][ Florian Formanek - research@ESPCI ][



2001-2004:Physical Optics Laboratory - ESPCI (Paris, France)
Apertureless scanning near-field optical microscopy
with or without laser source

- F. Formanek et al., "Imaging subwavelength holes using an apertureless near-field scanning optical microscope"
J. Appl. Phys. 93, 9548 (2003). PDF
- F. Formanek et al., "Thermal radiation scanning tunneling microscopy" (熱放射走査型トンネル顕微鏡)
Nature 444, 740 (2006).


This work was realized as part of my PhD Thesis of the Pierre et Marie Curie University, Paris VI, at the Physical Optics Laboratory in ESPCI (Ecole Supérieure de Physique et de Chimie Industrielles) engineer school of Paris.
The subject was:

"Development of a near-field scanning optical microscope
working in the visible, in the infrared, with or without illumination"

The jury was composed of Prof. Claude FABRE (chair), Dr. Daniel COURJON (examiner), Prof. Jean-Jacques GREFFET (examiner), Dr. Bernard QUERLEUX, Prof. Claude BOCCARA (thesis supervisor) and Dr. Yannick DE WILDE (thesis supervisor).

The main part of my research concerned the development of a near-field optical microscope based on a quartz tuning-fork and an apertureless tungsten tip operating in tapping mode. This instrument is able to work in various configurations, especially in the infrared as sketched below:

Fig.1

In this configuration, the beam from a CO2 laser (λ = 10.6 µm) is focused at grazing incidence onto the tip apex by a ZnSe lens. The field scattered by the tip is collected by a Cassegrain objective (36X, NA = 0.5) made of two spherical gold mirrors and sent towards an HgCdTe nitrogen cooled detector connected to a lock-in amplifier operating at the fundamental oscillation frequency (Ω) of the tip or at its higher harmonics. The lock-in enables to extract the weak contribution of the near-field signal from the far-field background.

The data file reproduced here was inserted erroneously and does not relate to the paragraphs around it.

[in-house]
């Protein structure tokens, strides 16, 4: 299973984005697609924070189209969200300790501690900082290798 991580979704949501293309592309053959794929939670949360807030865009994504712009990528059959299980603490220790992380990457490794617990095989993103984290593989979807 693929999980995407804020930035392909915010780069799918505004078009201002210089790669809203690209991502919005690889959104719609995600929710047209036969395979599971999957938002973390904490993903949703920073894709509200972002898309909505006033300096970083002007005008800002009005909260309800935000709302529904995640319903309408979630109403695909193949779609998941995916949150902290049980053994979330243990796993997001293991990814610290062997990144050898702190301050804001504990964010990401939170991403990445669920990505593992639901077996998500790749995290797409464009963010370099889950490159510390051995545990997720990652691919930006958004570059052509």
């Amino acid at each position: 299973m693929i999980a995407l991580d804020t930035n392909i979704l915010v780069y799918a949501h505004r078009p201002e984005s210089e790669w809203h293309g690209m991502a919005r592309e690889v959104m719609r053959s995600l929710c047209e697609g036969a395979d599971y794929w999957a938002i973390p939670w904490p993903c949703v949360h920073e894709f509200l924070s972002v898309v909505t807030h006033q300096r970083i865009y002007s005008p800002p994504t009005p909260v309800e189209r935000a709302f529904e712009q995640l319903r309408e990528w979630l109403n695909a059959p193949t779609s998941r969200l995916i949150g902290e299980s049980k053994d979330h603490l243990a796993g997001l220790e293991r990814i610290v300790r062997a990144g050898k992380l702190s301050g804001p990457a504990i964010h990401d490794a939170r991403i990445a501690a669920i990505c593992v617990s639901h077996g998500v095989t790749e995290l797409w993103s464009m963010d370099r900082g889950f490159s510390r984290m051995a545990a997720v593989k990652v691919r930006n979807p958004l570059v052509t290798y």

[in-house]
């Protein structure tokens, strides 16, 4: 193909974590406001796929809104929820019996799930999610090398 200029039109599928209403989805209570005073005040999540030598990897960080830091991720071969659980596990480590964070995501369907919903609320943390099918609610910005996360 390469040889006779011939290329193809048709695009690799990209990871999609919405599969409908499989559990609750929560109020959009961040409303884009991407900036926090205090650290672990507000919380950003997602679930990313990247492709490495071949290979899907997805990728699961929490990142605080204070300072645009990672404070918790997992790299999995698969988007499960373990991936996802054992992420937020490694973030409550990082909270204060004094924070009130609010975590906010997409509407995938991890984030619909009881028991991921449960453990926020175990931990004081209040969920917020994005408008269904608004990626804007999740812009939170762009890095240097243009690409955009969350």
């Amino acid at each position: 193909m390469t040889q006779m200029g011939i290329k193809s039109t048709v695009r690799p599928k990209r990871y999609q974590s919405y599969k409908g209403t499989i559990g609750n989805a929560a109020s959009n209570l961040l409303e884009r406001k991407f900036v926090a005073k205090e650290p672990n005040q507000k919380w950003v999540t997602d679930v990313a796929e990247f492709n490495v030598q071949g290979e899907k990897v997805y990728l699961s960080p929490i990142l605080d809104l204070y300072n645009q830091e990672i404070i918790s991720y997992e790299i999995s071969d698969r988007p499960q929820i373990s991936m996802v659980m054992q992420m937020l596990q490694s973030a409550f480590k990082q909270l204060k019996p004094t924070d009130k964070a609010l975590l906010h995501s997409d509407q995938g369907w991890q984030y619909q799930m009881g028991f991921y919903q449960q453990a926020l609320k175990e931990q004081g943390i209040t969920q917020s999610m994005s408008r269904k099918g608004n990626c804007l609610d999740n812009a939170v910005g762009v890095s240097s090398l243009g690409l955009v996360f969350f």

Using this setup we have investigated subwavelength holes (diameter ~300 nm) randomly distributed in a thin chromium film deposited over a glass substrate. The resolution in the near-field optical images (Fig.2a) is about 30 nm which corresponds to λ/300 at the illumination wavelength. The chromium regions appear brighter than the bottom of the holes made of glass.
In order to interpret this optical contrast, we have used a theoretical model (dipole model) based on a modified version of Mie's theory which takes into account the interaction of the probe dipole with its electrostatic image to calculate the scattering cross-section of the tip. The model can also account for the dependency of the optical signal that we observe on approach curves towards the z-direction (Fig.2b) for different demodulation frequencies. It indicates that at higher harmonics the interference patterns can be significantly suppressed and the resolution slightly improved.
Finally, our experiments demonstrate the possibility of infrared chemical mapping at the nanometer scale.
For details see: Ultramicroscopy 103, 133 (2005). Journal of Applied Physics 93, 9548 (2003).

Fig.2a Fig.2b

More recently, we have transformed the infrared configuration into a "thermal radiation scanning tunneling microscope" (TRSTM) to detect thermal infrared evanescent fields naturally emitted by a surface. With this new kind of near-field microscope operating without any external illumination, we were able to observe thermally excited surface plasmons and to demonstrate spatial coherence effects in near-field thermal emission.

Details to come…meanwhile see: Nature 444, 740 (2006).



- My article about dyed human hair, written in collaboration with people from L'Oréal, is now published in Journal of Microscopy.
- Our paper "Thermal radiation scanning tunneling microscopy" is now published in Nature as a letter !

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